The online Meeting of Minds 4 took place on February 23 and 24, organized by the “Cancer Survivorship – AI for Well-being” Cluster of which project PERSIST is a part.
The meeting gathered over 100 participants – patients, researchers, clinicians and caregivers – around the question “How can new technologies better support patients?“. The event aimed at engaging patients and gathering important feedback from end-users. They were given the opportunity to share their insight and contribute to design better tools based on their needs as cancer patients and survivors. The Cluster members presented their projects with an overview of their work, the scope of their research and how they apply new technology in their solution designs.
Ten EU funded projects were presented during the event:
- MENHIR – working on mental health monitoring through interactive conversations;
- LIFECHAMPS – focused on integrated cancer care for the older cancer champions based on Big-Data and quality of life behavior;
- ONCORELIEF – working to improve the quality of life and developing mobile applications for patients and for clinicians;
- FAITH – addressing post-treatment consequences of anxiety and depression through Artificial Intelligence based technologies;
- PERSIST – developing BIG Data platform, mHealth application and multimodal sensing network to improve the quality of life of cancer survivors;
- QUALITOP – monitoring multidimensional aspects of quality of life after cancer Immuno Thepary and developing an Open smart digital platform for prevention and patient panagement;
- CLARIFY – developing actionable knowledge for improving cancer long survivors’ quality of life;
- ASCAPE – working on an AI-powered framework, clinical testing and patient engagement;
- REBECCA – developing a patient mobile application and a web browser plugin to improve intervention of care choices and analyze data to better understand how treatment affects quality of life;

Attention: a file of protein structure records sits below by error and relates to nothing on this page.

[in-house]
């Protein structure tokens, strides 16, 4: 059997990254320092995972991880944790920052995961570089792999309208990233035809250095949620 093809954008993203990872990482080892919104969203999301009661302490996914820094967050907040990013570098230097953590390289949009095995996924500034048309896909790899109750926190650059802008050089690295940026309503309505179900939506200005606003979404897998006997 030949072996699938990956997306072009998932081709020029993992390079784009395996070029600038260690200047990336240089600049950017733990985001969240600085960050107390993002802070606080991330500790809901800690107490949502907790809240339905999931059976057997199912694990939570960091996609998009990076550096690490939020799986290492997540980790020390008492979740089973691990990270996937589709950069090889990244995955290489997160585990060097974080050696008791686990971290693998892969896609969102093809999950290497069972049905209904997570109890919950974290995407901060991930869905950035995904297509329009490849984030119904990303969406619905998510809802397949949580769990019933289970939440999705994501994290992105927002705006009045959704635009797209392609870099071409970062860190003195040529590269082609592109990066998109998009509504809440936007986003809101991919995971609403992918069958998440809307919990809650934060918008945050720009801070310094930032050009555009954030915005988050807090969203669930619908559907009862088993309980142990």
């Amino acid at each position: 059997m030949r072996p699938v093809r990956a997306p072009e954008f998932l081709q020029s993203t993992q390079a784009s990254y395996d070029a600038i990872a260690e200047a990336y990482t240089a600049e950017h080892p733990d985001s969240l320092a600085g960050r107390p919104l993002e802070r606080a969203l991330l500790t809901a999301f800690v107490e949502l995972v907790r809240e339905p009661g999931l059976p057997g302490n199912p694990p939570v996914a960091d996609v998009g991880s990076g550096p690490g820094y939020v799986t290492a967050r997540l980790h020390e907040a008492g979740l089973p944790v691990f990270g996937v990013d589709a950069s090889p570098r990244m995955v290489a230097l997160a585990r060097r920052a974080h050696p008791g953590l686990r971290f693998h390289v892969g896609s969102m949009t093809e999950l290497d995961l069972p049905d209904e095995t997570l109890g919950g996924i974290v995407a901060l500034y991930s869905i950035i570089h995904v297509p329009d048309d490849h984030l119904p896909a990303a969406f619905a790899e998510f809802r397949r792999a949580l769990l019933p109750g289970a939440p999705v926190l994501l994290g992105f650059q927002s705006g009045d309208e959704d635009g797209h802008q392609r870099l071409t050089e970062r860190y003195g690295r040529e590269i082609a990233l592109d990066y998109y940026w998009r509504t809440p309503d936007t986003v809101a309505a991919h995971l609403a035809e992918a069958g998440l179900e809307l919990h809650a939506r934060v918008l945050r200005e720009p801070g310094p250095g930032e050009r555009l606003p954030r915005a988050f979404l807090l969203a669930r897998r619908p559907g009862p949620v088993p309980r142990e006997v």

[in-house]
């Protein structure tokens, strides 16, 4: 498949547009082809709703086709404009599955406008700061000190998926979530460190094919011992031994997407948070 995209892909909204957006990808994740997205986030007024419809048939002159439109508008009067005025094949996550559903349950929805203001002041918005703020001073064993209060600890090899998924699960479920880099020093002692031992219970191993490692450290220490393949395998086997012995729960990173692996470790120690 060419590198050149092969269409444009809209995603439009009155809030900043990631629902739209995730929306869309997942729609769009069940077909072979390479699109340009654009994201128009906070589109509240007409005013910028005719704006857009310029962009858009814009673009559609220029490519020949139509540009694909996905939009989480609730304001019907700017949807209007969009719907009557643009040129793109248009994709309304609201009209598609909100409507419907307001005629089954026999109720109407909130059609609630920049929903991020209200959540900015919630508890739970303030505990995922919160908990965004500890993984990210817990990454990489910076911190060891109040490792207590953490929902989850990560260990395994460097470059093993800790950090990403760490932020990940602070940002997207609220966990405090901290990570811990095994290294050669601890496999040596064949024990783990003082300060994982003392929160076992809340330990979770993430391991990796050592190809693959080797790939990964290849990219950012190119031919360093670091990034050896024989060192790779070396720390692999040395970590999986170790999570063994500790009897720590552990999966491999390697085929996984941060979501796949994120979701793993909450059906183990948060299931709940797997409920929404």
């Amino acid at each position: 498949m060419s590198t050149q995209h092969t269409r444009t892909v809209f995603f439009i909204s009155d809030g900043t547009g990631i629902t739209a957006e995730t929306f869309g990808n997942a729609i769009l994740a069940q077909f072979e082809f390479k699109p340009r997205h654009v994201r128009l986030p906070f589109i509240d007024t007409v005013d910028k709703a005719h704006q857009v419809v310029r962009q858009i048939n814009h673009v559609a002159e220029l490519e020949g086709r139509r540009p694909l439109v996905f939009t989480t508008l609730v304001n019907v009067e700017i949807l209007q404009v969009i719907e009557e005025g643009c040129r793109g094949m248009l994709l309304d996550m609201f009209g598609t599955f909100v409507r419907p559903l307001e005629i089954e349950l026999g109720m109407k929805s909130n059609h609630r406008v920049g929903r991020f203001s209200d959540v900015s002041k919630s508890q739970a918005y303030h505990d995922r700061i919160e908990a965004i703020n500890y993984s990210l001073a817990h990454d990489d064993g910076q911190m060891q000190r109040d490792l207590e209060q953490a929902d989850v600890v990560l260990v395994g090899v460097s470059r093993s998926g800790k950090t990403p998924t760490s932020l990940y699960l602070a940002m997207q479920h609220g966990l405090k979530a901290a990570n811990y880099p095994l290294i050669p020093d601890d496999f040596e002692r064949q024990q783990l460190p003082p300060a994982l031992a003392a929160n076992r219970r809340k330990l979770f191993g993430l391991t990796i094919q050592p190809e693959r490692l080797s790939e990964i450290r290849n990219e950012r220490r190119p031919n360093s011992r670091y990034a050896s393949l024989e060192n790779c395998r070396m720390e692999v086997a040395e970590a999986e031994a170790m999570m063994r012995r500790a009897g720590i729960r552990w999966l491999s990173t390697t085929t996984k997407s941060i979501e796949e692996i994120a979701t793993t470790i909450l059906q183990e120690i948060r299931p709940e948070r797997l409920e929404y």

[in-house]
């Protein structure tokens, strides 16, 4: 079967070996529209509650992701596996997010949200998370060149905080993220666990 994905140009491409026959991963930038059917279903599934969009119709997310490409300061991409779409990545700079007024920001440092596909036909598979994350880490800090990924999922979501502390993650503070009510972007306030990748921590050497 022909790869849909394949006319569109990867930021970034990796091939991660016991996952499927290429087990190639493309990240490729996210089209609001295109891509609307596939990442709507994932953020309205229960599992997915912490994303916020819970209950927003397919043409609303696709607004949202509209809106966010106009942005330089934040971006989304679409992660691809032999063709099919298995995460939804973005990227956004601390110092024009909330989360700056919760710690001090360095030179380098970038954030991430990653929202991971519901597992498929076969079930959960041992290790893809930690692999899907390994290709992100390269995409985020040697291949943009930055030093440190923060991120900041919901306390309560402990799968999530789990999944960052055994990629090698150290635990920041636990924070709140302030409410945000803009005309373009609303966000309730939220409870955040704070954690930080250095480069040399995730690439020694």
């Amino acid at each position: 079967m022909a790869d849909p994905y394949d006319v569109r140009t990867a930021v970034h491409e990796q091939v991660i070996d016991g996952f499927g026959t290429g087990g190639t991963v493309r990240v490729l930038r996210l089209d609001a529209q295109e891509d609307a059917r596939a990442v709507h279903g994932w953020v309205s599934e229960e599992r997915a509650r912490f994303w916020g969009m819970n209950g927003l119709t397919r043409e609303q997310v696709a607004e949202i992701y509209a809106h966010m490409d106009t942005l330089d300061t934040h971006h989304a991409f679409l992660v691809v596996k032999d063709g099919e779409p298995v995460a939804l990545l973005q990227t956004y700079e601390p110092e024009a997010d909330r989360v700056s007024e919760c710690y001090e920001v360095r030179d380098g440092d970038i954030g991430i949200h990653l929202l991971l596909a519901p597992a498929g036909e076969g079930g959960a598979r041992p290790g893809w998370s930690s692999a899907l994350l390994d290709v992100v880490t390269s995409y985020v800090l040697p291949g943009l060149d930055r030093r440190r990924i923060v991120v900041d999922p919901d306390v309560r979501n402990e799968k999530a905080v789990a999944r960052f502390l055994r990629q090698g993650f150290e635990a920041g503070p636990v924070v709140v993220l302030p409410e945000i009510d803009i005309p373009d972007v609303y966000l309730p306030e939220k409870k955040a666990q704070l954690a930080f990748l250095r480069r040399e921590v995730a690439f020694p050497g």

- CAPABLE – aiming to develop a support system for improving the quality of life of cancer home patients by combining technologies with socio-psychological models and theories.
Barbara Kerstiens from the European Commission presented the EU Mission on Cancer. She stressed on the four mission objectives: 1. Understanding cancer, 2. Prevention and early detection, 3. Diagnosis and treatment, 4. Quality of life and emphasized the importance of the patient-centric approach in the process of designing the EU policy on cancer.
The psycho-oncological nurse Gerd Murphy made an overview of the mental wellbeing challenges for cancer patients and survivors and the need for more comprehensive and unified approach in addressing these across Europe.
The topic of patient engagement in clinical trials was highlighted by Kathi Apostolidis, a Board Member of the European Cancer Patient Coalition. She underlined the importance of engaging patient associations in this process and involving patients in all stages of the trials’ preparation, design and implementation.
One of the most exciting parts of the event was the roundtable discussion with cancer patients, who were invited to provide their insights on series of questions, related to trust in new technologies, patients’ participation in studies, data sharing and patients’ motivation to participate in the design of research of innovative digital health solutions. “It is important that the co-creation starts at the beginning of the project – in the development stage and also when going to the market. The projects have to know what the stakeholders are looking for, otherwise it is just a research project” said Gary McManus, Research project manager at the Walton Institute.
Project PERSIST was presented by its coordinator Victoria Cal. Gazihan Alankus from EMODA made a demonstration of the patients’ mHealth app of PERSIST.